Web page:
Funeral - independent
Advice and information on how to organise a funeral without the
use of a funeral director.
How to arrange a funeral
Most people use the services of a Funeral Director who
organises the funeral by collecting and removing the body,
arranging embalming and viewing of the deceased, providing a
coffin, hearse and other vehicles. They will also contact the
crematorium, clergy and doctors to ensure that all necessary
arrangements are made, as well as the newspaper if you wish to have
an obituary notice published.
There is no reason why you should not make all the
arrangements yourself, including the provision of a ‘coffin’ and
transportation of the deceased to the crematorium.
Copies of all the necessary forms are available from the
crematorium and the staff will be happy to assist you in arranging
The death must be registered
Today most deaths occur in hospital or at home after an
illness and the deceased has usually been attended by a medical
practitioner who can certify the cause of death and issue a
notification of the cause of death which needs to be taken to the
Registrar of Births and Deaths so that the death can be registered.
The majority of Registrars now operate an appointment system and it
will be necessary to arrange a suitable appointment.
The Registrar of Births and Deaths will issue a Certificate
for Burial or Cremation which should be forwarded to the
crematorium or cemetery/churchyard administrator.
Where the death is caused by an accident or the deceased has
not been attended by a medical practitioner, i.e. within 14 days
prior to death, it will be necessary for the cause of death to be
ascertained. This is done by a Coroner who will investigate the
circumstances surrounding the death and then issue a notification
of the cause of death which is transmitted to the Registrar of
Births and Deaths. The Coroner will issue a Coroners Order for
Cremation or a Coroners Order for Burial.
Cremation services may take place at Woodlands Crematorium,
Monday to Friday between the hours of 9.20am and 2.40pm at
40-minute intervals and should be booked with the crematorium at
least three working days in advance. It will be necessary to inform
the hospital or medical practitioner who last attended the deceased
that a cremation is to take place. The medical practitioner will
then complete a statutory Form B setting out the cause of death and
other circumstances surrounding the death. This Form B will then be
passed to another qualified medical practitioner who will examine
the body and complete a confirmatory certificate known as Form C
before arranging for both forms to be delivered to the crematorium.
There is a charge for the completion of both of these forms.
Where the Coroner has been involved in establishing the cause
of death and has issued a Coroners Order for Cremation Forms B and
C mentioned above are not required.
You will need to sign a statutory Application for Cremation
(Form A) in the presence of another person who will be required to
certify that you are known to them and that they have no reason to
doubt the answer given to any of the questions on the form.
The crematorium will also need written instructions for the
service and disposal of the cremated remains. All statutory forms,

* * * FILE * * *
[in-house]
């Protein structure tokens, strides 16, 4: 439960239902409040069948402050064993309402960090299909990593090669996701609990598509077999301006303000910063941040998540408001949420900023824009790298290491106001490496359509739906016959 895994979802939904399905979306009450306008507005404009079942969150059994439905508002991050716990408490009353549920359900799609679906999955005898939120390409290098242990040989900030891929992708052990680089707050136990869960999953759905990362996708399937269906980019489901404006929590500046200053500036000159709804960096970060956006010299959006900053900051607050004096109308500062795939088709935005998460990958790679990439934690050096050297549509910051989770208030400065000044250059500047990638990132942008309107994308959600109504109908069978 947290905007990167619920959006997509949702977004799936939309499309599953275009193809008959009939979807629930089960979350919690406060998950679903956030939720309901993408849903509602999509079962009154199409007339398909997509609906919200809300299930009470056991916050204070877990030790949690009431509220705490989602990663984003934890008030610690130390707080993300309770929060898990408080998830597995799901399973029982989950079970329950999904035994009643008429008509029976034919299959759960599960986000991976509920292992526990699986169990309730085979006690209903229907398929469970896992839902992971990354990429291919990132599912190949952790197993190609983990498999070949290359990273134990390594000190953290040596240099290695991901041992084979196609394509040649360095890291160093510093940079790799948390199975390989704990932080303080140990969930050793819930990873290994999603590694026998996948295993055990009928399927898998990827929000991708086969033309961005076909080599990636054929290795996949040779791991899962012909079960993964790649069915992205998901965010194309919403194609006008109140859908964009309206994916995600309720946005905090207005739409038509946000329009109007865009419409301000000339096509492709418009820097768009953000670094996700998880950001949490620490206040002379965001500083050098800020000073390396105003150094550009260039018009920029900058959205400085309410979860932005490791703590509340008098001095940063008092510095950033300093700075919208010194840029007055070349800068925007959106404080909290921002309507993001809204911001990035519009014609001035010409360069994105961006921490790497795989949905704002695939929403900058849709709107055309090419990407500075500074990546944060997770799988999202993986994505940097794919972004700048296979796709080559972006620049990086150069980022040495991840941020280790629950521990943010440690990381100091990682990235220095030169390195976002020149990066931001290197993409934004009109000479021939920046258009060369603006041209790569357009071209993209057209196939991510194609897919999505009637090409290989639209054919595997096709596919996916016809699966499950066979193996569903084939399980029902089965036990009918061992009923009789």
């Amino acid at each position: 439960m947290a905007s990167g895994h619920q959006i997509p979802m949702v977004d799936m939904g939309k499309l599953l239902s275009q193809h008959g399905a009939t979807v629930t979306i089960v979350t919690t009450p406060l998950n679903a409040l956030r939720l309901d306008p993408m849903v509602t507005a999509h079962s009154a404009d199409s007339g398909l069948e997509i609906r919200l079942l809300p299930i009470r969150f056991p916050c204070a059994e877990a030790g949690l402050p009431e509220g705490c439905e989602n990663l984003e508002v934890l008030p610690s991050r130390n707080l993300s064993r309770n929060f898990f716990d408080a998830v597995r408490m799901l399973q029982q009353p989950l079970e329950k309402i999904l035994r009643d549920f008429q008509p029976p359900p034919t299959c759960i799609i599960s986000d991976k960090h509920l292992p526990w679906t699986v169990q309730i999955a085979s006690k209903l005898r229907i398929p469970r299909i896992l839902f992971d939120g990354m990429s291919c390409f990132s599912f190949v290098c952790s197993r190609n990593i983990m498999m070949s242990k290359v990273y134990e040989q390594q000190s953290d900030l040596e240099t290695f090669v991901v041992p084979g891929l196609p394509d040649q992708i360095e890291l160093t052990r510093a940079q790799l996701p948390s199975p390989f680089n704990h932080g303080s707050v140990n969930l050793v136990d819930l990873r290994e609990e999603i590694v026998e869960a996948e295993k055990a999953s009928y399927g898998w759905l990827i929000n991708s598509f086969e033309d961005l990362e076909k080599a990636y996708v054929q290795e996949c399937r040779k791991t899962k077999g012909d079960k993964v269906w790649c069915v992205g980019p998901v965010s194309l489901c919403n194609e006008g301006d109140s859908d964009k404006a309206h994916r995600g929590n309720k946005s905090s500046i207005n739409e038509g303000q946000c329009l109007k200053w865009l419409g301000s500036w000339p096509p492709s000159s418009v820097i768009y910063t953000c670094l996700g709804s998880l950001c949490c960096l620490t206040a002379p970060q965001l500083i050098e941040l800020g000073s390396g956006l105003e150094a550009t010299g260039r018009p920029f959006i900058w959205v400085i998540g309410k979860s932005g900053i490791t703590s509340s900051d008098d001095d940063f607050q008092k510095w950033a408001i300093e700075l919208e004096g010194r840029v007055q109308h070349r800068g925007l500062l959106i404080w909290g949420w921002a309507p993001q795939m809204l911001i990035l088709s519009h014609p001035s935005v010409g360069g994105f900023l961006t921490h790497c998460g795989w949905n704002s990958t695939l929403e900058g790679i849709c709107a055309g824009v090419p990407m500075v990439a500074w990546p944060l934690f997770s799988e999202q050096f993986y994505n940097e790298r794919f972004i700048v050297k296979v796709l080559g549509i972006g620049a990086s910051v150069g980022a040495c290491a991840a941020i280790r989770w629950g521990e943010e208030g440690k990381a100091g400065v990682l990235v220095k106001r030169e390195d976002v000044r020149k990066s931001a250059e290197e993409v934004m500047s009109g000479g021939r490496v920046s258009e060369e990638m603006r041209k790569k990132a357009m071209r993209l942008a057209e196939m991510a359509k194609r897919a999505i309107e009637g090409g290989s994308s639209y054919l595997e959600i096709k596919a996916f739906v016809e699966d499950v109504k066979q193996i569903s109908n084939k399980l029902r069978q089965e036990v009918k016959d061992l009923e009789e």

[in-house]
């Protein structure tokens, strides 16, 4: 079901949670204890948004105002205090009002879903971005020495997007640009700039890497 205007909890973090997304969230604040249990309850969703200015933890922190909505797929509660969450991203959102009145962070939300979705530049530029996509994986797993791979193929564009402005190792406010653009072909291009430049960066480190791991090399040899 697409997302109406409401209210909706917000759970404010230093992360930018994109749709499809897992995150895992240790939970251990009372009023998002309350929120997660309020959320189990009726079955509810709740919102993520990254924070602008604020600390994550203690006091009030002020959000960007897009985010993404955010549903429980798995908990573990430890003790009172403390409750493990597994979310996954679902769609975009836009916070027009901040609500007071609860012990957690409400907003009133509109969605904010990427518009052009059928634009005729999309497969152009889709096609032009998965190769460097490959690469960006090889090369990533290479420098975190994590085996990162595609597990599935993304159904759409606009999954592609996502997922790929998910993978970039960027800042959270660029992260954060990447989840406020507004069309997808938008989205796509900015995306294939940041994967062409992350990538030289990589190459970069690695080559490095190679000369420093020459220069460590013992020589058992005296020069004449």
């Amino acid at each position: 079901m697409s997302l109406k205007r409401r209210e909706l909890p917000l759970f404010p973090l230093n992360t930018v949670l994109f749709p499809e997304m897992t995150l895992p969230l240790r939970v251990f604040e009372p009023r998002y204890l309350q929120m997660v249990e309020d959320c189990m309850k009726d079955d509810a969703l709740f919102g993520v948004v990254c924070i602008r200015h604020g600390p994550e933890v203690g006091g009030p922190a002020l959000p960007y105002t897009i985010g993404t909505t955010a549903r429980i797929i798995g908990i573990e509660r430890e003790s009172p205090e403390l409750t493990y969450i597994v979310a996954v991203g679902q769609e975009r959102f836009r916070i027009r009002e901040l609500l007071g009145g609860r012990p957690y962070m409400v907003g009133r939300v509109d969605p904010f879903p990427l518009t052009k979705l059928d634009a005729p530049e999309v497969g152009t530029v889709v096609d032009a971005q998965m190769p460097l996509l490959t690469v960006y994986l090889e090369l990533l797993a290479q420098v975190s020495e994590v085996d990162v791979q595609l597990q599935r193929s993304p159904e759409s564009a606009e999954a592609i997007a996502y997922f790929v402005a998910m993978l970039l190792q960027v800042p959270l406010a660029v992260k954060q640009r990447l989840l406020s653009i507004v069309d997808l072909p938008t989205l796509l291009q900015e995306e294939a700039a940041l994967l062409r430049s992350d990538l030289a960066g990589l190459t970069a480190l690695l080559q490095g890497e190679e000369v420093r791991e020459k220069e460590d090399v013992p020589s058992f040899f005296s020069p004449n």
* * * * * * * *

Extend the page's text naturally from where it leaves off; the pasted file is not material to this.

including the Coroners Order for Cremation or the Registrars
Certificate for Cremation or Burial, must be delivered to the
crematorium by no later than 10.00am on the working day prior to
the funeral service.
The full service, which will last approximately 25 minutes,
can take place in the crematorium chapel or part of the service can
be held in your own church with only a short committal ceremony
being held at the crematorium. Should you wish to have a longer
service or expect a large number of people to attend, it is
possible to arrange for additional time on payment of a small
As an alternative, the full service may be held in your own
church and the coffin brought for cremation with no further
ceremony. In this case the coffin will still be brought into the
chapel and be placed on the catafalque before entering the
Whichever option is chosen it will be necessary to consult the
officiating minister to ensure that the appointment is suitable to
It is not necessary to use a hearse to bring the coffin to the
crematorium. People arranging personalised funerals often use their
own estate cars or hire a van in lieu of the traditional hearse.
Similarly you may use a biodegradable (cardboard) coffin instead of
the usual chipboard coffin if you wish.
Interments in the council cemeteries may take place Monday to
Friday between the hours of 9.30am and 3.00pm. The cemeteries
are administered through the office at Woodlands Crematorium, who
should be contacted as soon as possible.
You will need to complete an Application for Interment Form
and provide the Registrars Certificate for Cremation or Burial, or
the Coroners Order for Burial. If the family already has the
Exclusive Right of Burial in a grave, the appropriate grave
details, and if available the Grave Deed, must be provided to the
In order to allow sufficient time to prepare the grave, three
working days notice is required before the service.
The funeral service can be conducted at the graveside, in a
place of worship or, if the interment is in Scarborough, the chapel
at Woodlands Crematorium.
The coffin for burial can be traditional, biodegradable
(cardboard) or made of other biodegradable material such as woven
As with cremation the use of traditional hearse and limousines
could be dispensed with and alternative vehicles used for the
journey to the cemetery.
External website links
The Natural Death Centre has published advice on arranging a
funeral without a funeral director, available from
The Natural Death Centre
6 Blackstock Mews
Tel: 0871 288 2098
Further information can be obtained about getting assistance in
paying for a funeral (in certain cases), please follow this